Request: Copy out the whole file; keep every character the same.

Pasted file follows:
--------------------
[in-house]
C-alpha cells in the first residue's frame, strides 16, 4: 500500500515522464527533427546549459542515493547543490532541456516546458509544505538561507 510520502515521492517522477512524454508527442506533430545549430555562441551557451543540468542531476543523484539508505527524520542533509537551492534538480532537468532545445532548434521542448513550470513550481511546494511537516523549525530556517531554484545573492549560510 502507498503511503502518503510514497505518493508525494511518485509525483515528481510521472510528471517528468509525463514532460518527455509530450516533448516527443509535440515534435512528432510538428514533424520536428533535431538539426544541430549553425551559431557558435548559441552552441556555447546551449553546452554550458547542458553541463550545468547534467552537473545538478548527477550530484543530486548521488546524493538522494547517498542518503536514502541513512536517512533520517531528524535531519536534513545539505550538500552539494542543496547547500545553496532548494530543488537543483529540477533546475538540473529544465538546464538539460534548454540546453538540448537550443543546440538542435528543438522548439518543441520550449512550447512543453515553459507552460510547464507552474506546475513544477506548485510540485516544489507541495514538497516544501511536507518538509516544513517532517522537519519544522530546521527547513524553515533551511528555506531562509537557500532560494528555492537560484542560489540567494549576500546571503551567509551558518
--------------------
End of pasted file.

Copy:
[in-house]
C-alpha cells in the first residue's frame, strides 16, 4: 500500500515522464527533427546549459542515493547543490532541456516546458509544505538561507 510520502515521492517522477512524454508527442506533430545549430555562441551557451543540468542531476543523484539508505527524520542533509537551492534538480532537468532545445532548434521542448513550470513550481511546494511537516523549525530556517531554484545573492549560510 502507498503511503502518503510514497505518493508525494511518485509525483515528481510521472510528471517528468509525463514532460518527455509530450516533448516527443509535440515534435512528432510538428514533424520536428533535431538539426544541430549553425551559431557558435548559441552552441556555447546551449553546452554550458547542458553541463550545468547534467552537473545538478548527477550530484543530486548521488546524493538522494547517498542518503536514502541513512536517512533520517531528524535531519536534513545539505550538500552539494542543496547547500545553496532548494530543488537543483529540477533546475538540473529544465538546464538539460534548454540546453538540448537550443543546440538542435528543438522548439518543441520550449512550447512543453515553459507552460510547464507552474506546475513544477506548485510540485516544489507541495514538497516544501511536507518538509516544513517532517522537519519544522530546521527547513524553515533551511528555506531562509537557500532560494528555492537560484542560489540567494549576500546571503551567509551558518